Let’s face it, every working mom can’t be like Beyoncé. She makes it look incredibly easy styling and profiling, all while making business moves with Baby Blue in tow.
But just because you may not have the privileges that come with being entertainment’s hardest-working diva doesn’t mean you, too, can’t kick ass in the boardroom. Queen Bey said it best herself that women are, “strong enough to bear the children, then get back to business.”
Unfortunately America has one of the worst maternal leave policies in the world. Most companies don’t offer much paid maternal leave while others don’t provide it at all, leaving new moms to handle the pressure of juggling spreadsheets and a newborn baby on their own terms. While the adjustment tends to be a difficult one, it’s not entirely impossible.
We at Centric want you to know that as a woman there’s nothing you can’t do, including being the best mom you can be and yet continue to hold things down in the office. So if you’re an expecting mom or new mom ready to get back to the swing of things, here’s our guide on how to kick ass after giving birth to your beautiful bundle of joy.
Get Rid of Mommy Guilt.
The first thing every working mom needs to do before returning to work is to get rid of the mommy guilt. Leaving your child in the care of someone else while you’re working often makes a mom feel like a bad parent. By not being at their side at every moment, you may feel like you’re missing out on precious time that can’t be relived. While some of that may be very true, it’s important to separate your selfish reasons for not wanting to leave your child and focus more on the selfless part. Going back to work is for the benefit of your child. You’re making a living in order to financially provide for them. It may feel bad at first, but believe us it’ll all be worth it in the end, particularly when you have that cute account set up for their college tuition!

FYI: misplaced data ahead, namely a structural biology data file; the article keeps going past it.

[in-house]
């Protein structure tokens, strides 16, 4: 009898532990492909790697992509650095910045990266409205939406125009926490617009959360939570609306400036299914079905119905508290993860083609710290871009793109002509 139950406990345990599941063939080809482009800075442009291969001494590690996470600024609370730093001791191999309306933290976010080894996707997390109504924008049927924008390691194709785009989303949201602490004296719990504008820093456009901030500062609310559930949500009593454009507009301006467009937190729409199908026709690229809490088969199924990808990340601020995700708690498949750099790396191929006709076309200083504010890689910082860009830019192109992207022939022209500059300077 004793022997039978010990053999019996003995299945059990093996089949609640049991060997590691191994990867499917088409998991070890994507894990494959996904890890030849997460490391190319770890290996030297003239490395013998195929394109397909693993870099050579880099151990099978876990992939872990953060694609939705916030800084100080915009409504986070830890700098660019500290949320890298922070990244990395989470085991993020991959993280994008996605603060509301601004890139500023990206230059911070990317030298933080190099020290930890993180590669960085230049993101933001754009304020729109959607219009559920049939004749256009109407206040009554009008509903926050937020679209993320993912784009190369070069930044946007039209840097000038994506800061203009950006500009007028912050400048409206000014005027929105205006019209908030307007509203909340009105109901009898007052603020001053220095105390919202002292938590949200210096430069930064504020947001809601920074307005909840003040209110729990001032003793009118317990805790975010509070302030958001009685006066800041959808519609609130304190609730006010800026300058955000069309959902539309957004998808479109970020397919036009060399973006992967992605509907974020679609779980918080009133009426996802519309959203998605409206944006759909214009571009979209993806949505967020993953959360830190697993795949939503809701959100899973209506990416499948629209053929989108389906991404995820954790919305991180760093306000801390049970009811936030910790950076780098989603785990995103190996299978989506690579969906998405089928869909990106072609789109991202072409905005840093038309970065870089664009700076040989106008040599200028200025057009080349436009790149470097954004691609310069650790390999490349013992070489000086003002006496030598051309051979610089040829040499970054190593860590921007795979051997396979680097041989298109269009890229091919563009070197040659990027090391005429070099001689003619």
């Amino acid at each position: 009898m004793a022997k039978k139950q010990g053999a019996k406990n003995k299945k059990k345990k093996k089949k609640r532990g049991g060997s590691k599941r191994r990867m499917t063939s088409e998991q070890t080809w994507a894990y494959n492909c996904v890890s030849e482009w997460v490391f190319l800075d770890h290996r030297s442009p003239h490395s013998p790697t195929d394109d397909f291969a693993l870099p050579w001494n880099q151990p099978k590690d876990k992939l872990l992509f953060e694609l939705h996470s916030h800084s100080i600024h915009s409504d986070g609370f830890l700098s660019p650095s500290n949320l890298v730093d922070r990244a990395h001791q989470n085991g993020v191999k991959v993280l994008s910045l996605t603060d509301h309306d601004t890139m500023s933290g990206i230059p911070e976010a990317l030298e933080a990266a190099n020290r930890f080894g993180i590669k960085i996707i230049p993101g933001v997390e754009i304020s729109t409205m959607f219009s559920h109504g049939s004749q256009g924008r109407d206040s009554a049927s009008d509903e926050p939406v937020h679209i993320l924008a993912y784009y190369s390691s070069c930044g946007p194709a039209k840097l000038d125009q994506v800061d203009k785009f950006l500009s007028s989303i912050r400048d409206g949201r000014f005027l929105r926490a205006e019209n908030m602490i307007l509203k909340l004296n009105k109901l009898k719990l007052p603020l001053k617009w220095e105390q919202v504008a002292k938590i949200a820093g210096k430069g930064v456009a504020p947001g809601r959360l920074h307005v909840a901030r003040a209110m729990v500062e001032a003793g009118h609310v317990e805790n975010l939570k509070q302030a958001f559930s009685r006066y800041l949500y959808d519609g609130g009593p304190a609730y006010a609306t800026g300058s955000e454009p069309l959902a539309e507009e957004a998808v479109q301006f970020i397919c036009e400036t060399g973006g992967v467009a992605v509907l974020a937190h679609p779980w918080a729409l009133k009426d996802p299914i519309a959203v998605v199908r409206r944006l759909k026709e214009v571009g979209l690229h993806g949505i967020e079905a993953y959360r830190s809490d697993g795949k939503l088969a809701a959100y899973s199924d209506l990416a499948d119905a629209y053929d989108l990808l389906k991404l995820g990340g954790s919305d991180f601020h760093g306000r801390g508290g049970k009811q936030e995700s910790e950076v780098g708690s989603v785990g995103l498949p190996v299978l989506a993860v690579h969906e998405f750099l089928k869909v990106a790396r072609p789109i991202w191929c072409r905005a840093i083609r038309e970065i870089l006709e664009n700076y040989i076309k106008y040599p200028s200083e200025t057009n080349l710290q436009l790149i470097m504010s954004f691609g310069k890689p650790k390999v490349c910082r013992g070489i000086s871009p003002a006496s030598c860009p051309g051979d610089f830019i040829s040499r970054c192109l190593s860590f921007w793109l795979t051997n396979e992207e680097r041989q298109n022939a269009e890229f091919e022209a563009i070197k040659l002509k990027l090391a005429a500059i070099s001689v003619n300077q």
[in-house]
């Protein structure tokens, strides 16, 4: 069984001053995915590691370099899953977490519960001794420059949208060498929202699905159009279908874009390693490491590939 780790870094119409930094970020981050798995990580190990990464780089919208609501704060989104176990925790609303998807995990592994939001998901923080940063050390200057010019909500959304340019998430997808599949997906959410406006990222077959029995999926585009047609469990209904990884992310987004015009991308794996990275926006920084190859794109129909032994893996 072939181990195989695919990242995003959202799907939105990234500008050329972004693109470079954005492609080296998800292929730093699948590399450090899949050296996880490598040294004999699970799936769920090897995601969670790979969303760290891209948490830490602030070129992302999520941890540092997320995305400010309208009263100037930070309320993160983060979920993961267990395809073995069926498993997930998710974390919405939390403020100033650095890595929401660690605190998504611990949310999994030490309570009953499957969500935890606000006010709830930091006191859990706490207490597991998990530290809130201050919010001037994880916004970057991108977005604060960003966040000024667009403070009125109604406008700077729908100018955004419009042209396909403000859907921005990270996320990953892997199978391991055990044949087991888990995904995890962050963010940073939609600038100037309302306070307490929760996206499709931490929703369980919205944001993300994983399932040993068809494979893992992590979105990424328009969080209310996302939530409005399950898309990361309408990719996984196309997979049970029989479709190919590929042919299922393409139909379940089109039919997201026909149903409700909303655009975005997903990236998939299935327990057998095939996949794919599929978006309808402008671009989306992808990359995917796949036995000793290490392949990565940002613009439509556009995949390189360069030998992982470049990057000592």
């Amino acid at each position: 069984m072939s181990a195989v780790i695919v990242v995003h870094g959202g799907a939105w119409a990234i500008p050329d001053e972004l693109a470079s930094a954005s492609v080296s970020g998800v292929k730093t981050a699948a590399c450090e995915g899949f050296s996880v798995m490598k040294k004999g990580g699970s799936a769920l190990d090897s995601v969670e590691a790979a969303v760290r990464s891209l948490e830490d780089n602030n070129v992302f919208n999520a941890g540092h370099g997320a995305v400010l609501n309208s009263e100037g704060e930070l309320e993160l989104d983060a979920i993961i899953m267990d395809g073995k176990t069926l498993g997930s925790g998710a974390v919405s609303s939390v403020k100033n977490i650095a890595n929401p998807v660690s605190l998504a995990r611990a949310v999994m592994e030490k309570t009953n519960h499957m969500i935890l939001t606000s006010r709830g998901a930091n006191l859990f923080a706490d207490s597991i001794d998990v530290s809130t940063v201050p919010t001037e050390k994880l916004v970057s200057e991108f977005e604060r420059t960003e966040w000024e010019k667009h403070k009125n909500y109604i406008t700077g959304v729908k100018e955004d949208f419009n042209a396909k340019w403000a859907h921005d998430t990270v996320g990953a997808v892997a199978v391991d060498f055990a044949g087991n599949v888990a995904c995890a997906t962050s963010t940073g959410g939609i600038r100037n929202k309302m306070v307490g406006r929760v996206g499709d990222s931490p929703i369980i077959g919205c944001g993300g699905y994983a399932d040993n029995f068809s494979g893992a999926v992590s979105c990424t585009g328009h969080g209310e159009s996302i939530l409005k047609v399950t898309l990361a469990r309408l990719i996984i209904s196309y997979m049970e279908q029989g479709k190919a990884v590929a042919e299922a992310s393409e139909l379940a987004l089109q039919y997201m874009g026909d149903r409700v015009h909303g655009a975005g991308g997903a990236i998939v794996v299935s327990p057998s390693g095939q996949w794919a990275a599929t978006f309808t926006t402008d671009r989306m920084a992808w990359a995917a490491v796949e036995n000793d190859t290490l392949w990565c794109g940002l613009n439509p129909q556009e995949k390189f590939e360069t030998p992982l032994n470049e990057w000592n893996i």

Leave Mommy Duties At The Door.
While it may seem nearly impossible not to wear your mommy hat at the office, unfortunately in these male-dominated work spaces women, particularly mothers, are heavily judged. Men often see motherhood as a handicap and, as a result, treat them differently in the boardroom. For many women it gets in the way of being promoted. Men in the workforce may even treat you with less respect or coddle you out of pity you don’t deserve nor asked for. To avoid the loaded stereotypes, learn to leave home duties at home and keep your game face on at work. Show the boys that you can hang with the best of them and the title of “mommy” isn’t going to slow you down. They’ll have no choice but to respect you for it. Separation of home and work is also great for your mental state. You don’t need to overwhelm yourself worrying about your baby back at home (who’s in the trusted care of a loved one or caretaker) when you should be executing your to-do list at work. Do what you have to do at the office and home will be right there when you return.
Just because you’re a career woman doesn’t mean you have to completely ignore motherhood. When there’s time for a break bust out your smartphone and video chat with your caregiver so that you can see your baby’s face. Who needs lunch when you have the image of your child's face to fill you with the motivation needed to get through the work day.
Look Into Flextime.
Many companies these days offer flextime, in which employees are able to work from home or come in the office at more flexible hours. While this is certainly no issue for supervisors and executives, employees may want to look into their company's policies to see if you can somewhat make your schedule work for you and your motherly duties. You don’t have to abuse its privileges, but certainly take advantage of it when you can. Even Superwoman needs to slow down and switch strategies from time to time.
(Photo: Jose Luis Pelaez Inc/Blend Images/Corbis)